“Yet‚ and David, this is important — the individual teachers, staff members and organization‚ I have the greatest respect for them.”

Dealing with budget woes
“Another difficult task was creating a budget with the lack of funding we had before the Multnomah County I-Tax,” Taylor continued.

“After 10 years of reductions, having to make yet another round of cuts the year before the I-Tax‚ that was extremely difficult for me. We were down to the point losing services to the point to where the NEXT cut would become toxic to the kids we were trying to serve. It just felt like any more cuts would harm our students.”

Taylor says he’ll stay involved in East County education‚ he plans to help set up a construction trade Skills Center in outer East Portland.

No easy chair for Taylor
Although he did admit to taking fly-fishing lessons this spring, Taylor’s retirement won’t consist of hours spent terrorizing trout. Nor will be be putting his slippers on and lounging in his easy chair at home.

“I’m going to stay involved with education,” Taylor said about his next adventure.

“There is a four-district ‘Skills Center’ that’s being developed; created in association with the Oregon Building Congress.

“The Skills Center has a charter [school] application in to the State of Oregon; it will be sponsored by four school districts in East County. When it is approved, a charter school in construction, architecture and engineering will be available to high school juniors and seniors.”

Skills Center partners with existing high schools
Taylor continued, “I’ve pursued this notion several times before, and never was able to make it happen. I firmly believe that the Center for Advanced Learning in Gresham is a good model for this program.”

Instead of building “mega-high schools” that try to be “all things to all students”, Taylor continued, the concept of operating educational clusters, centers or satellites of specialty makes better sense.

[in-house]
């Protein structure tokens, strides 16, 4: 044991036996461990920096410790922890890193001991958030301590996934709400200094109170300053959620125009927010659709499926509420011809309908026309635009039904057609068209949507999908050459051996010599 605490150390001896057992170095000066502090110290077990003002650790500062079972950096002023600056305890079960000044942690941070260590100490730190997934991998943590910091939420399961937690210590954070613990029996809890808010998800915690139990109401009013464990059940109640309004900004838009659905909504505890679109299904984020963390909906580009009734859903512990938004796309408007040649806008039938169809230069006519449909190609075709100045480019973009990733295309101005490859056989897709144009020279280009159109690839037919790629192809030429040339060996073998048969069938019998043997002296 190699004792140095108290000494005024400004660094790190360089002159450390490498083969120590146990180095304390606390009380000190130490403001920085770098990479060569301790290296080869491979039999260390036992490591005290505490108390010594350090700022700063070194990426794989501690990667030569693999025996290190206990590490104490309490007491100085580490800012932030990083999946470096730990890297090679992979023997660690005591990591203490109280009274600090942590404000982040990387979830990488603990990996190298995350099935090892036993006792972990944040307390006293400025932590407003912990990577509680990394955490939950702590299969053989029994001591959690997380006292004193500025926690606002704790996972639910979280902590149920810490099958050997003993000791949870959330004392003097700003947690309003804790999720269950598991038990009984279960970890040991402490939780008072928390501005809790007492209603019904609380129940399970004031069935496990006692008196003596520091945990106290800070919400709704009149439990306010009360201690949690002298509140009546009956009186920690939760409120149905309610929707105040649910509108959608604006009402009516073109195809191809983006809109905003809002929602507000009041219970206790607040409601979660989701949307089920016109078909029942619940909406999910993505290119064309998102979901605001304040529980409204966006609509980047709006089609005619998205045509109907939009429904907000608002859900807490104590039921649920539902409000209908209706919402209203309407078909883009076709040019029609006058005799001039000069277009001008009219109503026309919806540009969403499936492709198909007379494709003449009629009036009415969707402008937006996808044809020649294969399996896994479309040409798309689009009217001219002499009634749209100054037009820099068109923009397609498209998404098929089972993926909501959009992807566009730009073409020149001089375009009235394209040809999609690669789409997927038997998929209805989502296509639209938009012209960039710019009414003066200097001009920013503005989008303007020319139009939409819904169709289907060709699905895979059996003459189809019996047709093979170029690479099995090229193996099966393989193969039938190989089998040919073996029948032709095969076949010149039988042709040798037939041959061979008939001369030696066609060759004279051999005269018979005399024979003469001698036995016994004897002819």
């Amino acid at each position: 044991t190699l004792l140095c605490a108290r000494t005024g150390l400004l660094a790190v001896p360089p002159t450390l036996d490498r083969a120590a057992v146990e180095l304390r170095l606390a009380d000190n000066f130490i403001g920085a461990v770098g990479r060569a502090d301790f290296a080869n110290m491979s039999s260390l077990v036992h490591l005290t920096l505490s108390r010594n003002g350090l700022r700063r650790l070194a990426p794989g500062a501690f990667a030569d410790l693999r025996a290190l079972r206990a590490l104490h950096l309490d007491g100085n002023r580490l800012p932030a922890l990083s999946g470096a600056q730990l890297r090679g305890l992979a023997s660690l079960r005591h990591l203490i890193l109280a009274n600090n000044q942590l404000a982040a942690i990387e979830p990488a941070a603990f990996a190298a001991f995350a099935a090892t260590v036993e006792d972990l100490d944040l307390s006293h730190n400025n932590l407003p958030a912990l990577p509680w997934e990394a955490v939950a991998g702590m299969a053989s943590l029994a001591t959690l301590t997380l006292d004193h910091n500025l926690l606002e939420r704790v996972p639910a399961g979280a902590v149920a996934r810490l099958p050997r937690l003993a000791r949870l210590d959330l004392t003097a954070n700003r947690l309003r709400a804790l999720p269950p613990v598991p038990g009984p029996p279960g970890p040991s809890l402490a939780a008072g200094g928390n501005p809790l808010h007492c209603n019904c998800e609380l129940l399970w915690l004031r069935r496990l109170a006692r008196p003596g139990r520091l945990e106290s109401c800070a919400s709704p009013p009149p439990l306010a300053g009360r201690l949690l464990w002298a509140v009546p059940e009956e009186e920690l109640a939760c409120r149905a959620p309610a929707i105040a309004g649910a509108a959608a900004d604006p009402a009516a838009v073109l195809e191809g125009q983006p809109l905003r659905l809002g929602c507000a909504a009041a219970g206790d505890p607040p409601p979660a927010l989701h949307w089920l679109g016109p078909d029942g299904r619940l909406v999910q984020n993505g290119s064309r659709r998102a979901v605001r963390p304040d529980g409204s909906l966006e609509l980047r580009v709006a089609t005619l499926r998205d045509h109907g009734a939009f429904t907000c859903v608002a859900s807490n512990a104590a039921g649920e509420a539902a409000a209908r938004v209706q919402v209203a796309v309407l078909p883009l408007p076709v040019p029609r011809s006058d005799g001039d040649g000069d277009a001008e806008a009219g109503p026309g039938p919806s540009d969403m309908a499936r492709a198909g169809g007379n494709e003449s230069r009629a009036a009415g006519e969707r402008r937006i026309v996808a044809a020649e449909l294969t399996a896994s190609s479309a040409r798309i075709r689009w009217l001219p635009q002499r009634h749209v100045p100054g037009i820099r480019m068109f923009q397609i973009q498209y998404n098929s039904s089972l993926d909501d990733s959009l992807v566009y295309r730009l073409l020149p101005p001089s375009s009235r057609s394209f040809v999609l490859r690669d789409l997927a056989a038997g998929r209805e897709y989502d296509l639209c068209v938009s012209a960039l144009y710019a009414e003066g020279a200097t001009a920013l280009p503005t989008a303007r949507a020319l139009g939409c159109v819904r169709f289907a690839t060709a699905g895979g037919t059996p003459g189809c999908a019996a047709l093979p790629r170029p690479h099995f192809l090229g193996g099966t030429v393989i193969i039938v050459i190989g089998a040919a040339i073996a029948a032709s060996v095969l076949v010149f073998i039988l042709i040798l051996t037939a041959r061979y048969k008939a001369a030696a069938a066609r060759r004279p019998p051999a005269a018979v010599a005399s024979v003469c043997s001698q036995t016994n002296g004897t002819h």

The educational model of the future, he added, is to have a core public high schools, and satellite learning centers.

“If we create a massive number of small schools, we lose public education. We lose the integration of cultures and interests.

Combines specialty training and school spirit
High school juniors and seniors will take general education courses when they attend their “home” high school every other day. “On their days at the Skills Center, students will get [educational] content in math, English or communication, calculations and maybe some of their science — in conjunction with skill sets in construction and engineering.”

Taylor told us that the “comprehensive” high school provides the setting for socialization. “The social culture of high schools is important. A sport, proms, arts, elections and even ‘donkey basketball’ are important parts of growing up.

“At the same time, when it comes to the individual learning interests, schools have to better accommodate the individual student’s needs. We can’t build academies to accommodate all interests in all schools.”

The Skills Center is being developed with partners in the construction trades: carpenters, electricians, HVAC and sheet metal. These trades all currently have their training centers in outer East Portland. The Skills Center, Taylor said, will be located at NE 158th Ave. and Sandy Blvd.

“You’ll be hearing more about it in September,” Taylor promised.

© 2007 David F. Ashton ~ East Portland News Service